Meats and poultry contain harmful bacteria on entering the body. Many people wash meat until they fry, freeze, or marinate it, because of this. This is however needless and probably even risky.
Washing meat is generally a bad idea. Washing it will not kill all of the bacteria but will increase the risk that potentially harmful bacteria will spread.
Continue to read more about why washing meat is inadvisable before cooking it below.
Should you wash meat before cooking?
The Agriculture Department does not recommend that meat or poultry be washed before cooking.
Washing can be a good way to remove bacteria, in general. Of starters, washing the hands regularly is a good idea to get rid of the bacteria that build up throughout the day.
For example fresh produce, this recommendation often extends to certain foods. Foods such as fruits or vegetables can have soil on their surface and bacteria. Running cold water over fresh produce can help clean out these things and make them ready to eat.
Bacteria found in raw meat and poultry juices. Campylobacter and Salmonella are two forms of bacteria commonly infecting meat and poultry.
Trying to wash the juices off meat can cause these bacteria to spread to other utensils or surfaces for cooking. We may also transfer hands and clothes to a person, or come into contact with other foods.
When this cross-contamination occurs, it’s not always noticeable, so cleaning is difficult. Cross-contamination may allow bacteria to enter the body and cause diseases, such as food poisoning.
It’s hard to remove certain types of bacteria from raw meat and poultry, even by washing them several times over.
Until frying, some people soak the meat in salty water, but this has no effect on food safety and there is still a chance of cross-contamination during this process when handling the meat and water. When people want to cook the meat in a refrigerator, it is easier to do so.
High-temperature cooking of meat and poultry is enough to kill all the bacteria. People can try to cook meats at a minimum internal temperature of 145 ° F. This can be measured with a food thermometer.
Should you wash meat before freezing?
Until freezing, meat need not be washed. Doing so might increase the risk of cross-contamination just as it would until cooking. Cooking, after the meat has defrosted again, will destroy all the bacteria anyway.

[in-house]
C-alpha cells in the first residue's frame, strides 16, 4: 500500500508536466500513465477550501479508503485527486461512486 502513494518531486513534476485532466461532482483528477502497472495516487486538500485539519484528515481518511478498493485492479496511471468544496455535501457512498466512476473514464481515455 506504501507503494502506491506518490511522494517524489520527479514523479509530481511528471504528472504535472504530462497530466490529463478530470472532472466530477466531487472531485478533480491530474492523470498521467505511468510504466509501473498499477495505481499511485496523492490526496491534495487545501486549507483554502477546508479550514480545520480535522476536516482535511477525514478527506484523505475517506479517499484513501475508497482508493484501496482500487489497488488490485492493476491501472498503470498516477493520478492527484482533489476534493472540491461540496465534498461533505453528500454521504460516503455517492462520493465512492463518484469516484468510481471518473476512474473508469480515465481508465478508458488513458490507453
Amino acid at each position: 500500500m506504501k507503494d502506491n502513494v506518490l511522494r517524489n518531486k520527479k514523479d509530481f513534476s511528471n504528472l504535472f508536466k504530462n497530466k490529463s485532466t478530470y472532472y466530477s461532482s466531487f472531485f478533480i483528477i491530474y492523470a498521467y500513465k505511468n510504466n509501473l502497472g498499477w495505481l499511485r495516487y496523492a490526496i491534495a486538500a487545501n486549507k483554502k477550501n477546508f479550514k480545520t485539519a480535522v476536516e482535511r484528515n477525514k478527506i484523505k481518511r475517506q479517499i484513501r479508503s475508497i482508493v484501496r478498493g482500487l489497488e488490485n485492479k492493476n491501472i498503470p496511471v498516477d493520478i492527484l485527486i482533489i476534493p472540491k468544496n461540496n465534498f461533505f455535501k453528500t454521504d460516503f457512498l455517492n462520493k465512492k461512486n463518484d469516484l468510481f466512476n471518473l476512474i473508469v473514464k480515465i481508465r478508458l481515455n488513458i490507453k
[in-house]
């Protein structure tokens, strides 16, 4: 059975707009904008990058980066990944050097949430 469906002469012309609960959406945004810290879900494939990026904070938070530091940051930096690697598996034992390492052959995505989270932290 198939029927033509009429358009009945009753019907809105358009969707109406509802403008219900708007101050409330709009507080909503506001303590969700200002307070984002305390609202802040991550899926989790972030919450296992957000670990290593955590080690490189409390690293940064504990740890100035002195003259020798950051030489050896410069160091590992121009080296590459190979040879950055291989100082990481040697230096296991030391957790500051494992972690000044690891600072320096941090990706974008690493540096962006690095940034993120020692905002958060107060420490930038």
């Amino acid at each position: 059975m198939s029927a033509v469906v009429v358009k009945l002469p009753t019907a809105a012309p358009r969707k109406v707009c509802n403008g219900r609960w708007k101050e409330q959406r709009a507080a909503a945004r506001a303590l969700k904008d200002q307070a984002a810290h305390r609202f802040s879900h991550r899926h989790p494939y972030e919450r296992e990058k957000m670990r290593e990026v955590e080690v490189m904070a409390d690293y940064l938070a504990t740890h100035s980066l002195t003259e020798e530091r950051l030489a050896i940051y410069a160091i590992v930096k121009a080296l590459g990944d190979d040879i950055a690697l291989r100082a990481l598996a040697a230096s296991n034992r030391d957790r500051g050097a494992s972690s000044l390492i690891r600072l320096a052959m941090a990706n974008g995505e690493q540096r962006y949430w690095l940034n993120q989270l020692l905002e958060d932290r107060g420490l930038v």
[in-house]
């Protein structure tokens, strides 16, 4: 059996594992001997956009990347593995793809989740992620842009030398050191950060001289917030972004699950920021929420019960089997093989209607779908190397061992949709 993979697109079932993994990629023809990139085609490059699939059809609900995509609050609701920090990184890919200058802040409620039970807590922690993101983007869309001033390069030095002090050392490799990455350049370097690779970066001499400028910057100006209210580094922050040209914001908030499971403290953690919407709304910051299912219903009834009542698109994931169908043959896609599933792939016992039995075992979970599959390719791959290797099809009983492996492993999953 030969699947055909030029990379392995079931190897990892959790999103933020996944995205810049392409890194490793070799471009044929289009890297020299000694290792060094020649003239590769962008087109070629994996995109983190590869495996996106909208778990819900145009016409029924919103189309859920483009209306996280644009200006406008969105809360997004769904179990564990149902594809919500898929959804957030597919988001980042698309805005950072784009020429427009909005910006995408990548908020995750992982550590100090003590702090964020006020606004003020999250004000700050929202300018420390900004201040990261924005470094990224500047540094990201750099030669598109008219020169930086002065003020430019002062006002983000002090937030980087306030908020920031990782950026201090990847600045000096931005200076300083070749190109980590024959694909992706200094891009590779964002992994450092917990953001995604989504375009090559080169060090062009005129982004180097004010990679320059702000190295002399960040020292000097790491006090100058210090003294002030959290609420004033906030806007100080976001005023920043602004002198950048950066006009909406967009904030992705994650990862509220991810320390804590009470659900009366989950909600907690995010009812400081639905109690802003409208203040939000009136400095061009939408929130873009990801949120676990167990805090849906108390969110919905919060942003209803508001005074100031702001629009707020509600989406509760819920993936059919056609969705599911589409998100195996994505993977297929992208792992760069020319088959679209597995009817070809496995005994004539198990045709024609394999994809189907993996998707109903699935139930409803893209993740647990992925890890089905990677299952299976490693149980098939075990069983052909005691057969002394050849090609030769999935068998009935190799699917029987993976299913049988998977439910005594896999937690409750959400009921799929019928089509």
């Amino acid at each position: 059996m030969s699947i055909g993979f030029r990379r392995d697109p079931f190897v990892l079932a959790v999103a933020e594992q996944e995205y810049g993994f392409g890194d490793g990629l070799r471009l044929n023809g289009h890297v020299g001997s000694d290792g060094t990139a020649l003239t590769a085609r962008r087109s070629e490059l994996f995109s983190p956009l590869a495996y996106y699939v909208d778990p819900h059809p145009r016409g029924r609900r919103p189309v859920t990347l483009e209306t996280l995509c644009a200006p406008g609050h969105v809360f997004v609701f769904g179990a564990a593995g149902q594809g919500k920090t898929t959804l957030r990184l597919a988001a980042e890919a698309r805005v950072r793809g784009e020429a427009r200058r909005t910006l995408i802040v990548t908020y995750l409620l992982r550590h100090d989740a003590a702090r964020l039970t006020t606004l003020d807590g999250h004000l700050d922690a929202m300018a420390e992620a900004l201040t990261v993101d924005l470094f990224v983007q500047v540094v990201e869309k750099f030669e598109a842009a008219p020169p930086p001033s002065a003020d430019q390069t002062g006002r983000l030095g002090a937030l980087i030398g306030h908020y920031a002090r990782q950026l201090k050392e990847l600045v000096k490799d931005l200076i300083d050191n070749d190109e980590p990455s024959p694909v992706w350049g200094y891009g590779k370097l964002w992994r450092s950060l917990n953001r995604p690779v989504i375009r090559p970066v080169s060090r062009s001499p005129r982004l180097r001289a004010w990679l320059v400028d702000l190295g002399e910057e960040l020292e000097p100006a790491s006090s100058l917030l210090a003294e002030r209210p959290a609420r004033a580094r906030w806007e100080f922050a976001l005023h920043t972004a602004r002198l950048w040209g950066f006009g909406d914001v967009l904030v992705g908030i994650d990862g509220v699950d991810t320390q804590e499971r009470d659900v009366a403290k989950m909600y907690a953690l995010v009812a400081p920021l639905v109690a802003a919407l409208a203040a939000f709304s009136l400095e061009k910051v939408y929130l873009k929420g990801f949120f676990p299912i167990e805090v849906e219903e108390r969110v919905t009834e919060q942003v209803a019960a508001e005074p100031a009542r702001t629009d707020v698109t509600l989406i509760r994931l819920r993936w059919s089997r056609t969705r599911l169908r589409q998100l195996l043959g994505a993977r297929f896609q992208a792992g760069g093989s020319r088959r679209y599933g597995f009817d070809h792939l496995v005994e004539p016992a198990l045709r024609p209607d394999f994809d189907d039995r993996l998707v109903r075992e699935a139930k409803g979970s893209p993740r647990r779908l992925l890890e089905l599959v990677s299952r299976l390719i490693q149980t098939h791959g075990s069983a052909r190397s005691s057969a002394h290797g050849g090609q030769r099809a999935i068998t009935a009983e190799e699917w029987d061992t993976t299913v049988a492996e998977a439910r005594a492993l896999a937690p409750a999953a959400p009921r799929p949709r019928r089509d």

Any meat can be freezed. It will be maintained forever by storing food at a constant temperature of 0°F Bacteria will become dormant at this stage, and they are harmless and unable to grow in that state.
Frozen meats are healthy to defrost and consume after any length of time. With time, though, the quality and taste will diminish. Bacteria may grow on it at the same rate as before freezing, after defrosting of the meat. So, cooking and eating the meat quickly after defrosting is safest.
It is important that no expired meats are freezed.
Should you wash meat before marinating?
It is not a good idea to wash meats before marinating them for the same reasons as above, as this will increase the risk of cross-contamination and will not help to kill all the bacteria.
Alternatively, a person should put the meat directly into a marinade, ensuring it is fully covered by the marinade. Creating tiny holes with a fork allows the meat to reach the marinade.
Before cooking, meats may be safely marinated in the refrigerator for a few days. A person may use plastic bags to marinate the meat and throw it away after use, to avoid cross-contamination.
As with other methods, everything that comes into contact with the meat should be thoroughly cleaned. Thereafter, it is also best to avoid using the excess marinade as a sauce unless a person first boils it.
The principal risk of washing meat and poultry is cross-contamination. The bacteria found in meat and poultry, as they enter the body, may cause illness.
Campylobacter bacteria can grow on many meat types. Campylobacter infection is the world’s leading bacterial cause of gastroenteritis-an infectious type of diarrhea.
Diarrhea is the most common symptom of this infection, and it often involves blood. Specific signs include:
- stomach pain
Generally people effects last for 3–6 days.
Salmonella is another bacterium which is commonly found in meats. Effects of infections with Salmonella are similar to those of infections with Campylobacter.
In some cases, infections with Salmonella can be severe, and even hospital treatment may be needed for patients. Such events are more common in those with a weakened immune system, older adults and children under the age of 5.
Washing the meats and the poultry is never a good idea. Whether it is done prior to frying, freezing, or marinating, washing can lead to cross-contamination. Once bacteria migrate from the meat to other locations, such as the hands and kitchen surfaces, cross-contamination occurs.
Frying the meats and poultry should destroy all the bacteria properly. Washing them in advance actually increases the risk of infection.
Cross-contamination can lead to infections of the bacteria with a range of symptoms.
The consequences, in some cases, are more severe. For instance, children under the age of 5 can need hospital treatment for infections with Salmonella.